DAVID GREENE, HOST:
The Alabama Republican Senate candidate Roy Moore is trying to rebound from allegations of sexual assault involving teenagers from decades ago. With less than a week until the election, polls show him locked in a tight race with Democrat Doug Jones. Moore got a boost with an endorsement from President Trump this week. And former White House strategist Steve Bannon campaigned alongside him at a rally in South Alabama last night. NPR's Debbie Elliott was there, and she joins us. Hey there, Debbie.
DEBBIE ELLIOTT, BYLINE: Morning.
GREENE: So what is Roy Moore saying at this point as we get to just days before voters actually go to the polls?
ELLIOTT: Well, something that struck me was how Moore was really trying to align himself with the president. He had a favorable crowd at this packed-out barn in south Alabama last night. Many folks had on their make-America-great gear. Moore says he's part of this whole movement that put Trump in the White House in the first place and that this race is a bellwether.
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ROY MOORE: It's the first Senate race since Donald Trump was elected. And it means something special. It means that we're going to see if the people of Alabama will support the president and support his agenda in Washington by electing somebody that's not part of the establishment there.
ELLIOTT: You know, he said, David, they don't want me up there. I know that. I think they're afraid I'm going to take Alabama values to Washington.
GREENE: And one thing to note is that President Trump supported his opponent back in the primary, right? So this is extraordinary that he's talking as if he's - they're big allies now. He's - so Moore is saying that they're afraid he's going to bring Alabama values to Washington. What does that mean?
ELLIOTT: You know, Roy Moore has made a political career on very real - religious conservative positions. As a chief justice of the Supreme Court, he was removed from office twice over such issues - once over same-sex marriage and once over a giant Ten Commandments monument that he wouldn't take down.
He has outlined a host of those issues throughout this campaign and continued last night talking about - abortion, preventing transgender people from serving in the military and getting back to God, restoring the morality of this country. He very much paints his candidacy as ordained by God and that he is in this spiritual battle. He didn't say a lot about the allegations. He's leaving that up to sort of his surrogates to defend that, but he has denied them before.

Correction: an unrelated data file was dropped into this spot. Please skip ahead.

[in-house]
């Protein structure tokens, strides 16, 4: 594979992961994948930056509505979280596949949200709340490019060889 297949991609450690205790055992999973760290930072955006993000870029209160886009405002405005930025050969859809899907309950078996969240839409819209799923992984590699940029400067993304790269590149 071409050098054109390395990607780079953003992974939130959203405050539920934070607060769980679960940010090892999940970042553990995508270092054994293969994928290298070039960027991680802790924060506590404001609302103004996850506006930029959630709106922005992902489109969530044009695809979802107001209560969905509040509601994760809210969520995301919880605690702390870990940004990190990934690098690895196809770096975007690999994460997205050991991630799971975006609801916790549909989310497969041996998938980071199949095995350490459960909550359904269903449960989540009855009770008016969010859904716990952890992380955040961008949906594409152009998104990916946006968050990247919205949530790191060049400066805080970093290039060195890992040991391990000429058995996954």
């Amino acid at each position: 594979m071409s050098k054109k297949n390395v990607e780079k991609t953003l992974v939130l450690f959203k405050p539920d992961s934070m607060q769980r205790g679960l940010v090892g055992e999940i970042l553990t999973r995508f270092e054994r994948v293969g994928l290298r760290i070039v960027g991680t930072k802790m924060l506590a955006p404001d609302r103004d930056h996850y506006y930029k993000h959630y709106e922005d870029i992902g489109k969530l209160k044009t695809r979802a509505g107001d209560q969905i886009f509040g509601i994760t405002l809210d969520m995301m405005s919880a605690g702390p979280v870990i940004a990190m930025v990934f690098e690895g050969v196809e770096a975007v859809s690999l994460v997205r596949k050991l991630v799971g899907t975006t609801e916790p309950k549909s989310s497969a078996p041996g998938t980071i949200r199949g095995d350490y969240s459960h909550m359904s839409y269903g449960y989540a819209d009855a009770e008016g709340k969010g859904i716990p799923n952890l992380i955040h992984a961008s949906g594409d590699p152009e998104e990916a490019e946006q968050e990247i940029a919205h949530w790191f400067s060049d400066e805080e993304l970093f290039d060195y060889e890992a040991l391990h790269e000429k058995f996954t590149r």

GREENE: OK. So then you have Steve Bannon showing up at this rally last night. How does he fit? How does he fit into the picture?
ELLIOTT: Well, he was there to fight. You know, it was gloves off in his war with the Republican establishment. He said GOP leaders want to destroy Roy Moore so they can silence you - you know, the silent majority and the, quote, "deplorables." He's singled out, in particular, the people who have denounced Moore - Senate Majority Leader Mitch McConnell, Arizona Senator Jeff Flake and even Mitt Romney, who this week had talked about Moore being a stain on the GOP and that no majority is worth losing honor and integrity. Bannon hit back pretty hard on Romney, you know, painting him as a draft dodger along with his children.
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STEVE BANNON: Judge Roy Moore has more honor and integrity in that pinky finger than your entire family has in its whole DNA.
GREENE: Wow just listening to that, Deb - I mean, it's a reminder that this really has amplified a divide in the Republican Party.
ELLIOTT: Right, it has. And, you know, that's playing well with some Alabama voters. They don't like people in Washington telling them what to do. Here's a Tuskegee man I spoke with earlier. He is a police officer, J.W. Knight. He says national Republicans should stay out of it.
J W KNIGHT: Mitch needs to shut up. That's the federal government trying to put their hands in our state. I mean, we fought a war for that in the 1860s for, you know, one of those reasons - also for slavery and other reasons - but one of them was to keep the federal government out of our back pockets. They want to legislate everything, and Alabama's just not going to put up with it.
GREENE: All right, one voice from the Alabama Senate race. NPR's Debbie Elliott reporting there. Deb, thanks so much. We appreciate it.
ELLIOTT: You're welcome.
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